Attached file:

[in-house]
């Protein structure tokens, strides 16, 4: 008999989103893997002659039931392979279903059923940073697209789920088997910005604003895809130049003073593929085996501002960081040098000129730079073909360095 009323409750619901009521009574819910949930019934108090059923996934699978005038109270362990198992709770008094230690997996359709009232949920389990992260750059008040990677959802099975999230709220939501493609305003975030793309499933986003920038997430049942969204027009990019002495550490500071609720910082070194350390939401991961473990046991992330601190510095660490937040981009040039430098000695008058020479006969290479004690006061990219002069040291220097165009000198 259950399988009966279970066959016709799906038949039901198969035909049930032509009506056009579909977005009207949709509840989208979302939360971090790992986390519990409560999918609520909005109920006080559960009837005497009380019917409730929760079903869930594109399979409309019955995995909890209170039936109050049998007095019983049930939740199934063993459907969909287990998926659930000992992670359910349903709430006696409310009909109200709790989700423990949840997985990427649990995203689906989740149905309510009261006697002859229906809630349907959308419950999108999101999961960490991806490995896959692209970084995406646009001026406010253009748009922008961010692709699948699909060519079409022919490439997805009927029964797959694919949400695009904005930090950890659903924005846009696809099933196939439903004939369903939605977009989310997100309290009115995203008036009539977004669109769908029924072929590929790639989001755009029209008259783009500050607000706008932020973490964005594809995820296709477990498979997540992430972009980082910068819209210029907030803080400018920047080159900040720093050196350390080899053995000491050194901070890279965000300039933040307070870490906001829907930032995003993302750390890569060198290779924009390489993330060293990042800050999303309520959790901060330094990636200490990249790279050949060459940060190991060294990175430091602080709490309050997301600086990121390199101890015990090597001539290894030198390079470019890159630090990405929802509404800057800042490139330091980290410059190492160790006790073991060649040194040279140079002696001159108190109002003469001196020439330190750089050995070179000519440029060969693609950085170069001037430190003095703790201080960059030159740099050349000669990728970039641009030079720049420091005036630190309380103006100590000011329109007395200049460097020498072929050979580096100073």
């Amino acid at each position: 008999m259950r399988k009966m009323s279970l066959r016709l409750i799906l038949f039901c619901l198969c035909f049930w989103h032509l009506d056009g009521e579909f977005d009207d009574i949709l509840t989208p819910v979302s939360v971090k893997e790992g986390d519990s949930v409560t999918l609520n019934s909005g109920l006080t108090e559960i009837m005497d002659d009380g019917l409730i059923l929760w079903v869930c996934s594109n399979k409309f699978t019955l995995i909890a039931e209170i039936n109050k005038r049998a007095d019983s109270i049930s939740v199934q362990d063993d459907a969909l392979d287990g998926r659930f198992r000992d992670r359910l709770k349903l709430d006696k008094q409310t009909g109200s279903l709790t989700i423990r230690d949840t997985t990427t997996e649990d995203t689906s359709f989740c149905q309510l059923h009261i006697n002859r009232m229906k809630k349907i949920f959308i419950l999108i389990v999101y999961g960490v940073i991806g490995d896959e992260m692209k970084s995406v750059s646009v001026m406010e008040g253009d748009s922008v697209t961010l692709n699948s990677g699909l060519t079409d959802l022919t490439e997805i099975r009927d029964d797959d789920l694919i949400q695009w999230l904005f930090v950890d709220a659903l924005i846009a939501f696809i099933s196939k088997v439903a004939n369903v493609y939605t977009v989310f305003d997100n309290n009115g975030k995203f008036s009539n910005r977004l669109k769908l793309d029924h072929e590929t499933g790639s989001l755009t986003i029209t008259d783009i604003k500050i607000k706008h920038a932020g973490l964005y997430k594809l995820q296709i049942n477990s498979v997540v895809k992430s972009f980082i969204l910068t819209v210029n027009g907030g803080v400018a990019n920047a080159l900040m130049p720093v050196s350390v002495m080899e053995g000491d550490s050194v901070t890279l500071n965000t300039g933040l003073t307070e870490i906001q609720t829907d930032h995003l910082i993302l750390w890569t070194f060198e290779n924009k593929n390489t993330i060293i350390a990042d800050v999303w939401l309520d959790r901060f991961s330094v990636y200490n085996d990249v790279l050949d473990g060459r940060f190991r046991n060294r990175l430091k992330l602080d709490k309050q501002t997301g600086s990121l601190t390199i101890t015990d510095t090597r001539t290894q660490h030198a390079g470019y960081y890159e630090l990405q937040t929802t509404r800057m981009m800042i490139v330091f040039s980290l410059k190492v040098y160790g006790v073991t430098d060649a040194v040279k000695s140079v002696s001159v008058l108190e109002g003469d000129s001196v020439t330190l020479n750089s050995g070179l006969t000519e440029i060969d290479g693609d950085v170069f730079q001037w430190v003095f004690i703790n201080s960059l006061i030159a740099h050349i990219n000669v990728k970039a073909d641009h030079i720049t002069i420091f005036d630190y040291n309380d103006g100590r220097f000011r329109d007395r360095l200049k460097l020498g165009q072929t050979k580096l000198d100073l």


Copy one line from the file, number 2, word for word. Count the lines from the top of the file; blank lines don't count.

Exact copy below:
């Protein structure tokens, strides 16, 4: 008999989103893997002659039931392979279903059923940073697209789920088997910005604003895809130049003073593929085996501002960081040098000129730079073909360095 009323409750619901009521009574819910949930019934108090059923996934699978005038109270362990198992709770008094230690997996359709009232949920389990992260750059008040990677959802099975999230709220939501493609305003975030793309499933986003920038997430049942969204027009990019002495550490500071609720910082070194350390939401991961473990046991992330601190510095660490937040981009040039430098000695008058020479006969290479004690006061990219002069040291220097165009000198 259950399988009966279970066959016709799906038949039901198969035909049930032509009506056009579909977005009207949709509840989208979302939360971090790992986390519990409560999918609520909005109920006080559960009837005497009380019917409730929760079903869930594109399979409309019955995995909890209170039936109050049998007095019983049930939740199934063993459907969909287990998926659930000992992670359910349903709430006696409310009909109200709790989700423990949840997985990427649990995203689906989740149905309510009261006697002859229906809630349907959308419950999108999101999961960490991806490995896959692209970084995406646009001026406010253009748009922008961010692709699948699909060519079409022919490439997805009927029964797959694919949400695009904005930090950890659903924005846009696809099933196939439903004939369903939605977009989310997100309290009115995203008036009539977004669109769908029924072929590929790639989001755009029209008259783009500050607000706008932020973490964005594809995820296709477990498979997540992430972009980082910068819209210029907030803080400018920047080159900040720093050196350390080899053995000491050194901070890279965000300039933040307070870490906001829907930032995003993302750390890569060198290779924009390489993330060293990042800050999303309520959790901060330094990636200490990249790279050949060459940060190991060294990175430091602080709490309050997301600086990121390199101890015990090597001539290894030198390079470019890159630090990405929802509404800057800042490139330091980290410059190492160790006790073991060649040194040279140079002696001159108190109002003469001196020439330190750089050995070179000519440029060969693609950085170069001037430190003095703790201080960059030159740099050349000669990728970039641009030079720049420091005036630190309380103006100590000011329109007395200049460097020498072929050979580096100073």